In this article, we will learn about how to use other project’s utilities, classes, and members. Before proceeding let’s learn about some keywords.
Classpath is the location from where JVM starts execution of a program. Similar to the classic dynamic loading behavior, when executing Java programs, the Java Virtual Machine finds and loads classes lazily (it loads the bytecode of a class only when the class is first used). The classpath tells Java where to look in the filesystem for files defining these classes. Variables and methods which are accessible and available at classpath are known as classpath variables. By default JVM always access the classpath classes while executing a program. JVM always go into the deep of classpath to search for a class or resource.
The JVM searches for and loads classes in this order:
- bootstrap classes: the classes that are fundamental to the Java Platform (comprising the public classes of the Java Class Library, and the private classes that are necessary for this library to be functional).
- extension classes: packages that are in the extension directory of the JRE or JDK, jre/lib/ext/ user-defined packages and libraries
Using import keyword
import keyword is used in Java to import classes from current project’s classpath. You can import classes from different packages but from same classpath. It is to be remembered that packaging of a class starts from classpath. Suppose you have directory structure as follows:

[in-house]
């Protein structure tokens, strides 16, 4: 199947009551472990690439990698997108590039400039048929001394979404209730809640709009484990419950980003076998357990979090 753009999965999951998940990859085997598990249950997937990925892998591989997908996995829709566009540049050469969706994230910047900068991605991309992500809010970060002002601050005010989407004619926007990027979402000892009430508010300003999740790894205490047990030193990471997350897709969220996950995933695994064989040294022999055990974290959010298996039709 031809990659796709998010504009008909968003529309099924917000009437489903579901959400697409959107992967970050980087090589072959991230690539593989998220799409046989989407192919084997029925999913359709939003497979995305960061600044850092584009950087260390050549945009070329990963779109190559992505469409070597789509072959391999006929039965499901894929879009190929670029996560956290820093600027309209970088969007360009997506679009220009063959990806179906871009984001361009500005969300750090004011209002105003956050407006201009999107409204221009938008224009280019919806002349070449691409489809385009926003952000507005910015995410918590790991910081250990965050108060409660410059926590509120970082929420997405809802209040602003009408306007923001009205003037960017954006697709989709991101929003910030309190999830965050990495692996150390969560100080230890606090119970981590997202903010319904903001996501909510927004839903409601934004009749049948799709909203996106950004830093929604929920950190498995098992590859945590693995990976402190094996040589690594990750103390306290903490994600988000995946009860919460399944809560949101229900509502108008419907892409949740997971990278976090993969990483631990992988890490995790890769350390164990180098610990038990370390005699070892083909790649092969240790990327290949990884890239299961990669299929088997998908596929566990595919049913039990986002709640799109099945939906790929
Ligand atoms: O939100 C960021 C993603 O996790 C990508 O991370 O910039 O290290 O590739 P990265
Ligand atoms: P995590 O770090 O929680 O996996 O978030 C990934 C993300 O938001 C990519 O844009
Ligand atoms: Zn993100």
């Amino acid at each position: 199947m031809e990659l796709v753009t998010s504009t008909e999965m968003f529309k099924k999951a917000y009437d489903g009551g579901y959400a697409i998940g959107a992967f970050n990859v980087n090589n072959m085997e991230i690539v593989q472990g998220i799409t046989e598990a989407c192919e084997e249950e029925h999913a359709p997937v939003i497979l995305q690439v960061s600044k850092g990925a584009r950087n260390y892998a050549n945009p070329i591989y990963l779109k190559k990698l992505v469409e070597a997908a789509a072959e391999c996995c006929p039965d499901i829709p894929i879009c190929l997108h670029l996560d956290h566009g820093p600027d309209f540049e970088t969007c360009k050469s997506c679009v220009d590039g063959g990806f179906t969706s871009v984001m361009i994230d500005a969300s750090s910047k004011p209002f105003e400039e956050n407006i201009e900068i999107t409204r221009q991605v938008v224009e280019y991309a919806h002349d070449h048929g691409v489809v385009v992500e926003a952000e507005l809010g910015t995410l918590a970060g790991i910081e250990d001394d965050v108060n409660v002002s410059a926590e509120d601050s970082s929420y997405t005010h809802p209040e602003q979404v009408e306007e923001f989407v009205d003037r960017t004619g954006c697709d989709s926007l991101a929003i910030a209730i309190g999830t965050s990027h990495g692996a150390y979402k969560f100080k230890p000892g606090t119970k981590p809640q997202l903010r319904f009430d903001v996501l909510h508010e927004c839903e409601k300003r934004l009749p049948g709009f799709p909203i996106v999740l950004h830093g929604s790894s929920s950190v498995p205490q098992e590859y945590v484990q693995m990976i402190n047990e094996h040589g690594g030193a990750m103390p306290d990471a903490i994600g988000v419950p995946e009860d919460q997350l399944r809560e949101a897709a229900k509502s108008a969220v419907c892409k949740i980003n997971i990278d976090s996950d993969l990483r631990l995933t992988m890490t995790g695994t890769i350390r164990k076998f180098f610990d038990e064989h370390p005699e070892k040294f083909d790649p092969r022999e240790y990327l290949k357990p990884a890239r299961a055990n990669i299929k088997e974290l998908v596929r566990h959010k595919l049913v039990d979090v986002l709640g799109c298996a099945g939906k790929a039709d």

a > b > c > d > class A
and your classpath starts from c, then your class should be in package d not in a.b.c.d.
Using classpath -cp option
import keyword can import classes from the current classpath, outside the classpath import can’t be used. Now suppose you already have a project in which you have used some utility classes, which you need in your second project also. Then in this situation import keyword doesn’t work because your first project is at another classpath. In that case, you can use -cp command while compiling and executing your program.
Let’s proceed with the following example. Create a directory structure as shown in the figure below.
Here you have 2 projects proj1 and proj2. proj1 contains src and classes. In the src directory, we will keep .java files that are source files and in classes directory, we will keep .classes files that are files generated after compiling the project.
Following are the steps to run java class file which is in different directory:
Step 1 (Create utility class): Create A.java in src directory containing following code.
//java utility class
"Test() method of class A"
Here, We have one utility class that is A.
Step 2 (Compile utility class): Open terminal at proj1 location and execute following commands.
cp_tutorial/proj1>cd src cp_tutorial/proj1/src>javac -d ../classes A.java
-d option: It is used to store the output to different directory. If we don’t use this option then the class file will be created in the src directory. But it’s a good practice to keep source and class files separately. after -d option we provide the location of the directory in which class files should be stored.
If there is any compile time error please resolve it before going further.
- Step 3 (Check whether A.java is successfully compiled): Check in classes directory of proj1 whether class file is created or not. It will be certainly Yes if your program was Compiled successfully.
Step 4 (Write main class and compile it): Move to your proj2 directory. Here are also 2 directories for the same reasons. Create MainClass.java in src directory having the following content and try to compile it.
//java class to execute program
"In main class"
A a1 =
cp_tutorial/proj2>cd src cp_tutorial/proj2/src>javac -d ../classes MainClass.java MainClass.java:4: error: cannot find symbol A a1 = new A(); ^ symbol: class A location: class MainClass MainClass.java:4: error: cannot find symbol A a1 = new A(); ^ symbol: class A location: class MainClass 2 errors